by Sr. Cecilia Cicone, novice
When I was eight years old, all I wanted for Christmas was a scooter. I enjoyed riding my bike around our neighborhood, but all of the other kids would ride on their scooters. They would make sharp turns and do jumps and tricks that were simply impossible on a bicycle. I made it known to my parents and to Santa at the mall that all that I really needed for that year to full of Christmas joy was a brand new scooter. Preferably a blue one, but that was less important.
Christmas morning rolled around and, sure enough, the first present that I opened was that scooter. I remember being flooded with excitement and waiting for the moment when I could bundle up and take it for a test ride in our cul-de-sac. When that moment finally came, I put on my helmet and opened our garage door. I was not prepared for what happened next.
As the door opened, I heard the whirring sound of motors running through our neighborhood. My heart sank when I realized what it was coming from. Almost every child in the neighborhood had received an electric scooter for Christmas. They were practically flying around our neighborhood as I tried in vain to keep up with my new scooter, propelled only by my little eight-year-old leg.
Just moments after I received the very thing that I had wanted most, suddenly it wasn’t enough. My parents attempted to use it as an opportunity to teach me about gratitude and remind me of the importance of physical exercise, but the disappointment that I felt on that Christmas morning still sticks with me all these years later.
When I recall this story, I realize that it contains a lesson I have had to learn over and over again throughout my life. That there are many times when I think if only I had that one thing, if only that one conversation would have gone better, or if only things had gone exactly as I had planned them, then I would be at peace. Then, I would be happy. Then, things would be as they should be.
You see, like most people, I like things to go according to my plan. There’s something about Christmas that seems to bring that attitude out. Maybe it’s all of the memories we have, or the picturesque Christmas movies we’ve seen, but we do our best to make Christmas “perfect” for ourselves and our loved ones. We spend precious time picking out the perfect gifts, we labor tirelessly over the cookies we bake, and we make plans to see Christmas lights and drink hot chocolate. Then everyone will be at peace. Then we will all be happy. Then things will be as they should be.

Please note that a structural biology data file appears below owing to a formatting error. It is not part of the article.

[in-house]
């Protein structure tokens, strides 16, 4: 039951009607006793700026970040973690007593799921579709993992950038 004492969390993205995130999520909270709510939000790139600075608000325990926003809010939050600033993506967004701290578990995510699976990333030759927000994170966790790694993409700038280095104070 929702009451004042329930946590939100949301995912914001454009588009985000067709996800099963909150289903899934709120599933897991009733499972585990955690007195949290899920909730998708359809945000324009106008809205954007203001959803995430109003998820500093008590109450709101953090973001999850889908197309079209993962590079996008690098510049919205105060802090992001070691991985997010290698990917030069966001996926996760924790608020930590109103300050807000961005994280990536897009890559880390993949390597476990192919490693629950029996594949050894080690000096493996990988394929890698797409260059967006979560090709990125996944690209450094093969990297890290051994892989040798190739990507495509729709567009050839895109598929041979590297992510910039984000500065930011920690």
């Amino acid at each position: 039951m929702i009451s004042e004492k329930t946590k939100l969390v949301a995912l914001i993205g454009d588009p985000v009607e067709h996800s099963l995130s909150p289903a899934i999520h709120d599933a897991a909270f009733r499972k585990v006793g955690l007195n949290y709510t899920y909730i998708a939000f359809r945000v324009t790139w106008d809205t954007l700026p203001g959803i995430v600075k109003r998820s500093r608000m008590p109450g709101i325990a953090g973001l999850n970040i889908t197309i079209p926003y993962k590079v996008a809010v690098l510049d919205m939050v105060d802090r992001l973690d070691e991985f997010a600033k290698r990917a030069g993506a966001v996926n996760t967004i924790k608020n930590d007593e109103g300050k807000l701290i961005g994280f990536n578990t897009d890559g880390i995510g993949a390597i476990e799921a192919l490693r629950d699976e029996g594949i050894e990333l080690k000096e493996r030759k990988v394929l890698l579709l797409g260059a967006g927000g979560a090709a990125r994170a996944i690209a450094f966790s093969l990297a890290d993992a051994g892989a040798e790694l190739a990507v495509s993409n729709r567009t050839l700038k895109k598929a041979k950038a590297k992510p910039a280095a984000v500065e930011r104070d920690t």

Then a family argument breaks out before we even open presents, we drop the container of cookies on the way to the car, and someone slips on the ice as we go to look at Christmas lights. And although deep in our hearts we know it’s not true, we can’t help but feel like this Christmas wasn’t as good as it could have been. We may even feel like it’s been ruined.
That’s because Christmas isn’t about things going according to plan. In fact, if things had gone “according to plan,” we may not have had Christmas at all! At Christmas, we celebrate precisely the fact that things did not go according to plan— at least, not according to our plan.
If things had gone according to our plan, maybe Adam and Eve would not have eaten the fruit in the garden so that we wouldn’t need a savior at all. For some of us, we would have hoped that Jesus would come as a powerful king so that we would know his power beyond any doubt. We might even wish that God wouldn’t have needed to come at all, that he would have stayed far off and just snapped his fingers to save us.
Thank God that things don’t go according to our plans!
Because things didn’t go according to our plan, God revealed his deep love for us in ways that we never could have imagined. This is especially true on the cross. Because things went according to his plan, we have learned that he is merciful, that absolutely nothing can separate us from his love. We know we don’t need to fear him because he came to us as a tiny infant. Things didn’t go as we might have expected, and so we can look into the manger and see just how close God desires to be to us in each moment. Every time something doesn’t go according to our plan, God reveals something to us about his plan of love.
When I was eight years old, I learned the important lesson that neither a scooter, nor any material thing, would be enough to satisfy me. In truth, only God is enough. It is my prayer, for you and for me, that this Christmas will not go according to our plans. Amidst the burnt cookies and the traffic jams, may we praise God that his plan is the one that always prevails.